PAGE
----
A recent exploration has led Tom to a fusion of glass making and painting. “River Road” is an example of his fused glass collage painting series. In this multi-step, complex process, 2D and 3D have a chance to meet!

Monday, April 9, 2012

Transparent Art

Totem 6 by Tom Philabaum
The year 2012 marks the 50th anniversary of the development of studio art glass in America. To celebrate this milestone and recognize the many talented glass artists, many glass demonstrations, lectures and exhibitions will take place in museums, galleries, art centers, universities, organizations, festivals and other venues across the United States throughout 2012.

Here’s a brief history of the glass art movement, taken from a post from the Milwaukee Art Museum. “Fifty years ago, in 1962, Wisconsin artist Harvey Littleton and glass scientist Dominick Labino introduced glass as a medium for artistic expression in two workshops at the Toledo Museum of Art in Ohio. Littleton and Labino developed small furnaces and a glass formula with a low melting point, making it possible for individual artists to work with glass outside of an industrial setting. In 1963 Littleton taught the first glass-blowing class in an American college at the University of Wisconsin–Madison.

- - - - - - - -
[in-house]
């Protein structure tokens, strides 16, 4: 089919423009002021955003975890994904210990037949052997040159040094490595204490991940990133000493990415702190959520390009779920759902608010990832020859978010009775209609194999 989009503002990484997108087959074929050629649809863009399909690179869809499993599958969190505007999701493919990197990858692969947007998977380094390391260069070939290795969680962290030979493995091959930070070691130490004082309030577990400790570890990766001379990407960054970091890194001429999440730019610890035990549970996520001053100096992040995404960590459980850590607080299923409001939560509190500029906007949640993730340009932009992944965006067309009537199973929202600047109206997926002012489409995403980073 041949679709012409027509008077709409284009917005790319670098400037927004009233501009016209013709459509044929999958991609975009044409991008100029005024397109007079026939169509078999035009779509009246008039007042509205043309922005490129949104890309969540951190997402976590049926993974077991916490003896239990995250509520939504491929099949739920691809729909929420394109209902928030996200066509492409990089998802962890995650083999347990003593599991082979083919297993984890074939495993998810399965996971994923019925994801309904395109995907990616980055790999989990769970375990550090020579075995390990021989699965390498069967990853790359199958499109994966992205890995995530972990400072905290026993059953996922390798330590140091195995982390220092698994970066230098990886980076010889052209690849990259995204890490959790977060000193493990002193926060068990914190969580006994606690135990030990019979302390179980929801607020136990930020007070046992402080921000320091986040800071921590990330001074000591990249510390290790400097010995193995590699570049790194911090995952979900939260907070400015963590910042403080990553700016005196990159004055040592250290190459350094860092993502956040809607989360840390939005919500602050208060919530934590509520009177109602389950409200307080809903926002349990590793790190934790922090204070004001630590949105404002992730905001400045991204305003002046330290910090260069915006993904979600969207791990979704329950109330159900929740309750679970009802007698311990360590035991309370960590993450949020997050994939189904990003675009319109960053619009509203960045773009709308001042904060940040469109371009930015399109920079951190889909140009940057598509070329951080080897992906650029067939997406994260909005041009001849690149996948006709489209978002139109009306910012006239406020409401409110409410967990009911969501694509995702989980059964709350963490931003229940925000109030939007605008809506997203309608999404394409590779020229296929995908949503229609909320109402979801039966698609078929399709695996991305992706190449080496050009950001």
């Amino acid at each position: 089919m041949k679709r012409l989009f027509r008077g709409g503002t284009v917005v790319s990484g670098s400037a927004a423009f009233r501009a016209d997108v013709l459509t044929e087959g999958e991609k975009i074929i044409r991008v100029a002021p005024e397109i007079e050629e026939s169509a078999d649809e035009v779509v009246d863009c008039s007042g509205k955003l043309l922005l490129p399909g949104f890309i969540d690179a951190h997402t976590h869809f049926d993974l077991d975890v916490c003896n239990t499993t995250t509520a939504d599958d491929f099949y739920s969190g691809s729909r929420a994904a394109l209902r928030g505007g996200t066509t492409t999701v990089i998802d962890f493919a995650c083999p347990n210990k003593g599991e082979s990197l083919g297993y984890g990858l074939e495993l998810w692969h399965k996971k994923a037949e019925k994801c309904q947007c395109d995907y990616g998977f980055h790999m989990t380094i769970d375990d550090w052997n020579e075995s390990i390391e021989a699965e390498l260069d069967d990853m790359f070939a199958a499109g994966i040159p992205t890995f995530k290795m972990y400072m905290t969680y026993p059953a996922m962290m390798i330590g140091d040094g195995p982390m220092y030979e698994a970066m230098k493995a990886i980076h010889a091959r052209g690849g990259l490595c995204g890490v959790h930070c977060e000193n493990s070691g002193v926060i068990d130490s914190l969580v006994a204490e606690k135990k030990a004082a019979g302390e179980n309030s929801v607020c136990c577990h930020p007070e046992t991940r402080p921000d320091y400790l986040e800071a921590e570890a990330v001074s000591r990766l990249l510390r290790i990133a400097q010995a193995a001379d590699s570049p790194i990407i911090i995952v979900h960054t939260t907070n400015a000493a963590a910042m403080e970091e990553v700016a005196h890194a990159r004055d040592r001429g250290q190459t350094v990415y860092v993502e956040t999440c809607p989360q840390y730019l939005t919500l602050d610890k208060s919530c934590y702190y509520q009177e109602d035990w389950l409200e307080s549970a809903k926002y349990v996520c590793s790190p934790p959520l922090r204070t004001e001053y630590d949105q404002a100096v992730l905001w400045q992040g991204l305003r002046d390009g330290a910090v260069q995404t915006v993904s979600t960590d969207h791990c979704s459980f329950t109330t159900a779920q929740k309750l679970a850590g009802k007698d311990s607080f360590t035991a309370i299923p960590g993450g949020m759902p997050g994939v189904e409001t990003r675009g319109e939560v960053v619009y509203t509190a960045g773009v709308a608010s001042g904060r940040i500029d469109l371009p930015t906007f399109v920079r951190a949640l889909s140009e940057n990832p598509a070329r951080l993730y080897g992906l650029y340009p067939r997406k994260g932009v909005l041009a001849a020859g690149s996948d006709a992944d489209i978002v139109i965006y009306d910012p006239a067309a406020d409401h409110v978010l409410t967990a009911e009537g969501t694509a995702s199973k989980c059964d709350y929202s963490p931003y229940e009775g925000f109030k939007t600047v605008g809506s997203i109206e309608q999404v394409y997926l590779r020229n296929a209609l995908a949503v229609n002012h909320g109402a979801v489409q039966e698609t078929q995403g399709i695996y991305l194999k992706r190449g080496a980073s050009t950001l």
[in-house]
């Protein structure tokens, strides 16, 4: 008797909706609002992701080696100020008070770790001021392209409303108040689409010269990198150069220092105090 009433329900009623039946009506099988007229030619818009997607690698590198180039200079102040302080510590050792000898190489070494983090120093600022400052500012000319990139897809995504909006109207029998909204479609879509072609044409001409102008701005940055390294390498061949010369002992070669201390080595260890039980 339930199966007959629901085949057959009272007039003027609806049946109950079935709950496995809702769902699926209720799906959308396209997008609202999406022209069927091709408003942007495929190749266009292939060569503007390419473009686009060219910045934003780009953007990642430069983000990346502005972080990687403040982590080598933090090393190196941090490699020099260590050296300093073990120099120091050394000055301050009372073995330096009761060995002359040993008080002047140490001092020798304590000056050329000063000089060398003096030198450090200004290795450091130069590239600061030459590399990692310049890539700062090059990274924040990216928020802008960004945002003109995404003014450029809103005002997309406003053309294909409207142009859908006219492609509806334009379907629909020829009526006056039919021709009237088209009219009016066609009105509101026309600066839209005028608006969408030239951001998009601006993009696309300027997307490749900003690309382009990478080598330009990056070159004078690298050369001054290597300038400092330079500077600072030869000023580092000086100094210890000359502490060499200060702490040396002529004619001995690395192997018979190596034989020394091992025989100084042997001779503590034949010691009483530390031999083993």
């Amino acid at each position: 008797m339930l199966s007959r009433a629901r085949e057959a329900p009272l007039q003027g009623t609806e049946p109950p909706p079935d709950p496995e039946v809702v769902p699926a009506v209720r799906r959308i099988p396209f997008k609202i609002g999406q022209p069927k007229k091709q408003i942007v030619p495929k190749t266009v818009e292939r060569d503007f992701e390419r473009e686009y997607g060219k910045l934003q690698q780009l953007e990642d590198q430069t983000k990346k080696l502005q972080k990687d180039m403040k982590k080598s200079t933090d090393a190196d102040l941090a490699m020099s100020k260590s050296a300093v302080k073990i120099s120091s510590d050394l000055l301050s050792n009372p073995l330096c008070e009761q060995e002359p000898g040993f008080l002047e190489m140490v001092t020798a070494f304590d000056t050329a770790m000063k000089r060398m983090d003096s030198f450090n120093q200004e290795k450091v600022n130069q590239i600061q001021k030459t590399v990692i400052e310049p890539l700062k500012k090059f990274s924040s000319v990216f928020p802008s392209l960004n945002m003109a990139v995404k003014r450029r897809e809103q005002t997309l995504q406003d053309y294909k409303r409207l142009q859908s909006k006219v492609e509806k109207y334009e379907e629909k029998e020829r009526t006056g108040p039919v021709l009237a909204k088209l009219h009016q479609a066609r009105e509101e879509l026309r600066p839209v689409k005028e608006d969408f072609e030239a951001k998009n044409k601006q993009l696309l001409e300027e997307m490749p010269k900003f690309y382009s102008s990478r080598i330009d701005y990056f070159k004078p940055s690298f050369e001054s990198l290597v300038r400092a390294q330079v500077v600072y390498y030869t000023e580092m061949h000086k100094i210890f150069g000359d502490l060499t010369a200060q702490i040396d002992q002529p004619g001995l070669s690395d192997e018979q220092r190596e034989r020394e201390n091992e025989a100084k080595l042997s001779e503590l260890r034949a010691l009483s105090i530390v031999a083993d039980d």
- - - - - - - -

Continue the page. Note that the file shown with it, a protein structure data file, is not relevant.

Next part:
“This combination of events kick-started the American Studio Glass movement and introduced a generation of trained artists to glass as a medium for individual, creative expression. In other words, glass moved out of the factory and into artists’ studios.”

In Scottsdale, glass artistry by some of Arizona’s finest artists will be featured during the “Glass Act” art walk on Thursday, April 12, from 7-9pm.

At Wilde Meyer’s Colores Gallery, four glass artists will be featured: Tom Philabaum, Sandy Pendelton, Dave Klein and Sue Goldsand

Tom Philabaum is a veteran accomplished glass artist. He built his first glassblowing studio in 1975 in downtown Tucson, and opened a gallery in 1982. Since that time, the Philabaum Glass Gallery has been showing artists from across the country. Tom continues to spearhead the studio of blown glass, and the more current sculptural and site specific art, using a broad array of techniques, including kiln casting, fusing, slumping, and dalle de verre.